By the mid-1960s, Karloff’s star had fallen some. Born in 1887 in England under the name William Henry Pratt, Karloff, who was the youngest of nine kids, had what sounded like an unhappy childhood. A friend of Karloff’s later told Cynthia Lindsay in her book Dear Boris: The Life of William Henry Pratt a.k.a. Boris Karloff, “He was very shy. … He was, I think, a very lonely little boy.” Moving to Canada in his early 20s, he changed his name to Boris Karloff and tried his hand at acting, eventually making his way to Hollywood. He started appearing in bit parts in films in the late 1910s, and little more than a decade later, he was approached about a movie based on a Mary Shelley novel, a cautionary tale about a scientist who tries to play god. Would he be interested in playing Victor Frankenstein’s monster? “I didn’t look a gift horse in the mouth,” Karloff said later. “I needed to eat and I took it.”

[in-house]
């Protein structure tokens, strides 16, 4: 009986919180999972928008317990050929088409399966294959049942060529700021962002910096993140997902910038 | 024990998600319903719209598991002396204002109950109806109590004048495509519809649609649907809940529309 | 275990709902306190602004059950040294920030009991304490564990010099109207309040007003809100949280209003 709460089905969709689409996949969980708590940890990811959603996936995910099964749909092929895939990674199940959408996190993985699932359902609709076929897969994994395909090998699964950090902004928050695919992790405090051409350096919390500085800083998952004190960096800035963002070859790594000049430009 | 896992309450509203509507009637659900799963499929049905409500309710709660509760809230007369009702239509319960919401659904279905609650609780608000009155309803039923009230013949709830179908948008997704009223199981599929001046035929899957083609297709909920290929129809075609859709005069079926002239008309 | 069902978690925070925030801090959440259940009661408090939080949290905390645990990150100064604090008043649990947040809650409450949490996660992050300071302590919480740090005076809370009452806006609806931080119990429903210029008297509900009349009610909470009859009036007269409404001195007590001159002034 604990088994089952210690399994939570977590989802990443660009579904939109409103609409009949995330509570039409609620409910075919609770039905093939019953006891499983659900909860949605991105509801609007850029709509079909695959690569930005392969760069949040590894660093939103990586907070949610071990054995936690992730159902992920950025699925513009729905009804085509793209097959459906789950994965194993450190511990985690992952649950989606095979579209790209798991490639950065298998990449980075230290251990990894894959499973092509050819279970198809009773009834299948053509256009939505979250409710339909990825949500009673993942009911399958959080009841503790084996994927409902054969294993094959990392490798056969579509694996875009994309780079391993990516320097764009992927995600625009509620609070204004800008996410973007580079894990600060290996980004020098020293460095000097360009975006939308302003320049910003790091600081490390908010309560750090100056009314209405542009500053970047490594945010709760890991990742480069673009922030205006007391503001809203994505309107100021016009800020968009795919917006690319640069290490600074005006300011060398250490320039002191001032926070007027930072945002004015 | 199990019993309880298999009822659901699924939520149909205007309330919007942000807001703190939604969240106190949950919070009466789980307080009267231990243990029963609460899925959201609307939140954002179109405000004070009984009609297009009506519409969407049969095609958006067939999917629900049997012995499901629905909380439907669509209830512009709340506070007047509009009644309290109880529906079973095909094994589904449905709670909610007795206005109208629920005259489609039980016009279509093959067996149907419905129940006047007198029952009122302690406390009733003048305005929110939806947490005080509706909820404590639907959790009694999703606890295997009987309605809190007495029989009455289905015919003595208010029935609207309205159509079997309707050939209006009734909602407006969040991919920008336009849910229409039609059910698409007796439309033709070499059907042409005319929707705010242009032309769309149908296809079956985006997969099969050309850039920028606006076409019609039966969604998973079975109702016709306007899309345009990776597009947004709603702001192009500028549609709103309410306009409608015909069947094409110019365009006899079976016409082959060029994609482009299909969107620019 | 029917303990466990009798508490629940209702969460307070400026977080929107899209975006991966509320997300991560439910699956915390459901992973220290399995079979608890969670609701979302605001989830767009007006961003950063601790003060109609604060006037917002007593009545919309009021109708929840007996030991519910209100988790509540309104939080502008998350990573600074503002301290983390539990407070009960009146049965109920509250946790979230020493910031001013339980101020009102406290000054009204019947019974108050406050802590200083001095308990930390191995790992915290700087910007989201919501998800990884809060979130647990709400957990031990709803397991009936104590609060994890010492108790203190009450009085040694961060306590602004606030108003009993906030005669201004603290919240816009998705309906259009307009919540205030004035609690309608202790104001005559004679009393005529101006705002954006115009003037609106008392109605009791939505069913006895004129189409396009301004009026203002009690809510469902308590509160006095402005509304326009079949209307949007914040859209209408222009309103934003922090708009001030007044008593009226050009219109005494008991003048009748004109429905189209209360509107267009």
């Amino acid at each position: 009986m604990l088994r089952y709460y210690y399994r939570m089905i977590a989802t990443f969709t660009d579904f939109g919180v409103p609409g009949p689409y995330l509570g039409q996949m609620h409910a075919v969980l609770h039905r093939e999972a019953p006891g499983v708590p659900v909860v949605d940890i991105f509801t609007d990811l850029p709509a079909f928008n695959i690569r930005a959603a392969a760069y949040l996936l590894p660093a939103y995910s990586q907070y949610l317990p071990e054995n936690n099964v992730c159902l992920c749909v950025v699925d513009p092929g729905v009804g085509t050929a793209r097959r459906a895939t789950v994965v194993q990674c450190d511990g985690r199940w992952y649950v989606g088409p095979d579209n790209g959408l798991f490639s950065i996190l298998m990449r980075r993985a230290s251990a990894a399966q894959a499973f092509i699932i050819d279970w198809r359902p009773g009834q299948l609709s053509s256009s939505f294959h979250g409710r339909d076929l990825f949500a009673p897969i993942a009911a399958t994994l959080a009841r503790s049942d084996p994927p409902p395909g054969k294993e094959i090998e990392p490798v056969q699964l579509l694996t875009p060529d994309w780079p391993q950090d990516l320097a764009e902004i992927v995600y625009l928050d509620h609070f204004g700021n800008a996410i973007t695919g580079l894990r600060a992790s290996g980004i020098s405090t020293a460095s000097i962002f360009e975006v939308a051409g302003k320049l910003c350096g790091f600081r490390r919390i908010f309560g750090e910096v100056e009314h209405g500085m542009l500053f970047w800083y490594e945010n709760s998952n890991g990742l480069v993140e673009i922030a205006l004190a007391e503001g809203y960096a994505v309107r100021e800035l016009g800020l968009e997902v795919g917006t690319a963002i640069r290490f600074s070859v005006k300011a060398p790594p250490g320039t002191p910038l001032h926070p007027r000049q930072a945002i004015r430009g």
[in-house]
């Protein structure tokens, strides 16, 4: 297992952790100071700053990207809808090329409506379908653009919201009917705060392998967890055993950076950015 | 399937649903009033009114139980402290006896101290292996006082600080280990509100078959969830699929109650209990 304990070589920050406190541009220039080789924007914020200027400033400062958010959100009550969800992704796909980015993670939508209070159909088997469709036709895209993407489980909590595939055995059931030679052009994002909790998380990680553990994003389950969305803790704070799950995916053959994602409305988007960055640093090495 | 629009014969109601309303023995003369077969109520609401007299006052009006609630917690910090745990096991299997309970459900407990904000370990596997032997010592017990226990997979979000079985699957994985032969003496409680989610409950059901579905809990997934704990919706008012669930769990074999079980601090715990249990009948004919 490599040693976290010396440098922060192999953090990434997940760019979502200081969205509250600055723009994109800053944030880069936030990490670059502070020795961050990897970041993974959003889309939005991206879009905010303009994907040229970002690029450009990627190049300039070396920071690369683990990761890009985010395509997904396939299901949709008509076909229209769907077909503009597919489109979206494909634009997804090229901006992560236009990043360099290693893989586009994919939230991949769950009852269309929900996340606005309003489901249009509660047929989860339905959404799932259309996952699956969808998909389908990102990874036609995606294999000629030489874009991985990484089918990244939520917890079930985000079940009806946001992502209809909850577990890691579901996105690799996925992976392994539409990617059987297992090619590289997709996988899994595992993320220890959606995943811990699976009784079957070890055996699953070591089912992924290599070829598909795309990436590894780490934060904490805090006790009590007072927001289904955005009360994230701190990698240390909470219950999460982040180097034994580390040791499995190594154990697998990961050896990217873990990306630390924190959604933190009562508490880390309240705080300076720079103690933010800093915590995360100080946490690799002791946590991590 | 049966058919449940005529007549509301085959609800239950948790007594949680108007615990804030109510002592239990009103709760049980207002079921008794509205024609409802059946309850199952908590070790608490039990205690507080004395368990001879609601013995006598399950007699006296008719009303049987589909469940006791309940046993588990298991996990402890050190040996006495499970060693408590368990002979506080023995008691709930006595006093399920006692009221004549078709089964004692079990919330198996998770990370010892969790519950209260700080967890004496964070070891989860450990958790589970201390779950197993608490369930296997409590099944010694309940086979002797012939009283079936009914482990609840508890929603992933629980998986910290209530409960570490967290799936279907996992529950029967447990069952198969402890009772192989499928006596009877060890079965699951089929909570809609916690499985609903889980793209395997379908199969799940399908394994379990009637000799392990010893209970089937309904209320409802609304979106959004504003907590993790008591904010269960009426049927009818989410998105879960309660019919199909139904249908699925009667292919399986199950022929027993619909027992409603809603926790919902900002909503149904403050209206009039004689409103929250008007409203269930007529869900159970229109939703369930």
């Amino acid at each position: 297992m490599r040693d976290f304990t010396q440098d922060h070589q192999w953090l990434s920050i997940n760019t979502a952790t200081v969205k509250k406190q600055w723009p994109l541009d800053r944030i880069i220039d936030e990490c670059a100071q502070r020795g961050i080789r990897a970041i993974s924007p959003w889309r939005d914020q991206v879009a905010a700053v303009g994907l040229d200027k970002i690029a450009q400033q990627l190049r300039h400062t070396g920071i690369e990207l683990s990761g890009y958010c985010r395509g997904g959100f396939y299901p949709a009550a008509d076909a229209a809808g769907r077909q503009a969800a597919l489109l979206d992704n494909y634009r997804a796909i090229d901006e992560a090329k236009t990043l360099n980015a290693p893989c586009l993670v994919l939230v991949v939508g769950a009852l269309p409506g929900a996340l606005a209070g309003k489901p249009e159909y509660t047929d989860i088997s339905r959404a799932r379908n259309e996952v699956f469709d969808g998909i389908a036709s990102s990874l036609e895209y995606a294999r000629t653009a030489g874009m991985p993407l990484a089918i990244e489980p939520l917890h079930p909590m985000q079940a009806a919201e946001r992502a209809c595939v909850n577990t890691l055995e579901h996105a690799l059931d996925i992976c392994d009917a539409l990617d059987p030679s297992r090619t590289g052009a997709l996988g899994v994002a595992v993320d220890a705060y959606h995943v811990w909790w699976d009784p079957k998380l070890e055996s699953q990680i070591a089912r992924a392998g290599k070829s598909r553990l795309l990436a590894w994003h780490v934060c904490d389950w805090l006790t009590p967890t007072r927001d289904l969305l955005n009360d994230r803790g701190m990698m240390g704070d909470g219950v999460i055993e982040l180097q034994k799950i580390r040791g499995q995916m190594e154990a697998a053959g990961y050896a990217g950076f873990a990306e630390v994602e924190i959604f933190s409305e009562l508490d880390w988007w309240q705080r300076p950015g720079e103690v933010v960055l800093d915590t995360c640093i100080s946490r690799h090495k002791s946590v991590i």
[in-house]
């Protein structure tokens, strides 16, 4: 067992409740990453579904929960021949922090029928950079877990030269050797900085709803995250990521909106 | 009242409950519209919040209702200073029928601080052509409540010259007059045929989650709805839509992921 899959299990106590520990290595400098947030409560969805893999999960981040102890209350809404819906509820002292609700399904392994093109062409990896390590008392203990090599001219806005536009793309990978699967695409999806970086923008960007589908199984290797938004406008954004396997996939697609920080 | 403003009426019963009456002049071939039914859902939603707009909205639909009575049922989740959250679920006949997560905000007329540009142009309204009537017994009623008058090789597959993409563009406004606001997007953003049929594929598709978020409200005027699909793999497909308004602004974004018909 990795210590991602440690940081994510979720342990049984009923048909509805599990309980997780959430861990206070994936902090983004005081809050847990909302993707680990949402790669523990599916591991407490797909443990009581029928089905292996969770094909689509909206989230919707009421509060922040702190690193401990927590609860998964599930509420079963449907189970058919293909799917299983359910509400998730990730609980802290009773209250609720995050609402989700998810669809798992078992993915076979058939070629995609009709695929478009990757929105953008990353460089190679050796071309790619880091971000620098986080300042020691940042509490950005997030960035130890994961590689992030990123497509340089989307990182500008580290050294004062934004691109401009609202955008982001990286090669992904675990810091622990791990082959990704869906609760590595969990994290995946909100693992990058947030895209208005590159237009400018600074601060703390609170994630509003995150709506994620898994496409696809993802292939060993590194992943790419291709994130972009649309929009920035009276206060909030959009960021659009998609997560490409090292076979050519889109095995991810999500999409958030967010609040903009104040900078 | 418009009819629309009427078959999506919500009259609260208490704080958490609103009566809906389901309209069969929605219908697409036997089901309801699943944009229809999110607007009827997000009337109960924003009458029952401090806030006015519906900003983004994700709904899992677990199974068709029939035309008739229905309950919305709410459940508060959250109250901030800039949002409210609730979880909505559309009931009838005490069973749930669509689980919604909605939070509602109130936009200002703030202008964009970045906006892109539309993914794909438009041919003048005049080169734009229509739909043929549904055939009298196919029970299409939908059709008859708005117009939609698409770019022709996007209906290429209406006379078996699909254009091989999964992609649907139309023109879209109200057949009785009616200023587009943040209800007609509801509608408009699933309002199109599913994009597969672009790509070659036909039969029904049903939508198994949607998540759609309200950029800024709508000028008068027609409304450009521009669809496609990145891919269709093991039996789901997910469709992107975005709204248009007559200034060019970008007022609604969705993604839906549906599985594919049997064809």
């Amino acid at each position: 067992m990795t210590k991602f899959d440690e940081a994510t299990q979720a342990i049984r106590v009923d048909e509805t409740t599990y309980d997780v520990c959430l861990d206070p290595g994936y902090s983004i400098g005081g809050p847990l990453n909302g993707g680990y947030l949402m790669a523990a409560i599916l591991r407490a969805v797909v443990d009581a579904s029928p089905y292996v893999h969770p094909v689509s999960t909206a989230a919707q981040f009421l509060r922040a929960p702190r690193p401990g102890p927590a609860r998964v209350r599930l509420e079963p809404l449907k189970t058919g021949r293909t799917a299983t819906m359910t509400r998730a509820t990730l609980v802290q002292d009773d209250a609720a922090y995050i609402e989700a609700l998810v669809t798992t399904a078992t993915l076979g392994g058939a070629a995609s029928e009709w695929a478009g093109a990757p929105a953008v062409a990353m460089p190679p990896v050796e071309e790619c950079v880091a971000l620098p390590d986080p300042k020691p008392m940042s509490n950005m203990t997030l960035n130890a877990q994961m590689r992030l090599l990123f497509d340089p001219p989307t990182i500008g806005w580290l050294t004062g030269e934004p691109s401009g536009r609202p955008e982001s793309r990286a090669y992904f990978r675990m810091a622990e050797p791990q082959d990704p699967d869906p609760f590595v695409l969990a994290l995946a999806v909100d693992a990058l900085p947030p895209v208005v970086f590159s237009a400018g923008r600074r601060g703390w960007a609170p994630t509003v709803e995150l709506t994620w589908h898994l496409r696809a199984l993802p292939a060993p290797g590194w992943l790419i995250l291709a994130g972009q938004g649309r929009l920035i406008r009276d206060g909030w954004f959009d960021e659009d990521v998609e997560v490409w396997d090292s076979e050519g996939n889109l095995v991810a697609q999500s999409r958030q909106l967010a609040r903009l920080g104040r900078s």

Initially, Bela Lugosi, who had risen to stardom thanks to playing another monster, Dracula, was considered for the role. But once Karloff got the part, he had to endure cumbersome makeup and a rushed shoot of about six weeks. As the monster, even though he supposedly had trouble seeing on set because of the thick wax put over his eyes, Karloff managed to be terrifying but also fragile, conveying the pain of being this stitched-together beast jolted to life, confused and terrified by the world around him. (In turn, the world isn’t too fond of this scary-looking creature roaming the countryside.) “He was inarticulate, helpless and tragic,” the soft-spoken Karloff said of Frankenstein’s monster, and because 1931’s Frankenstein was such a hit, he followed it up with a series of sequels, the most acclaimed being 1935’s Bride of Frankenstein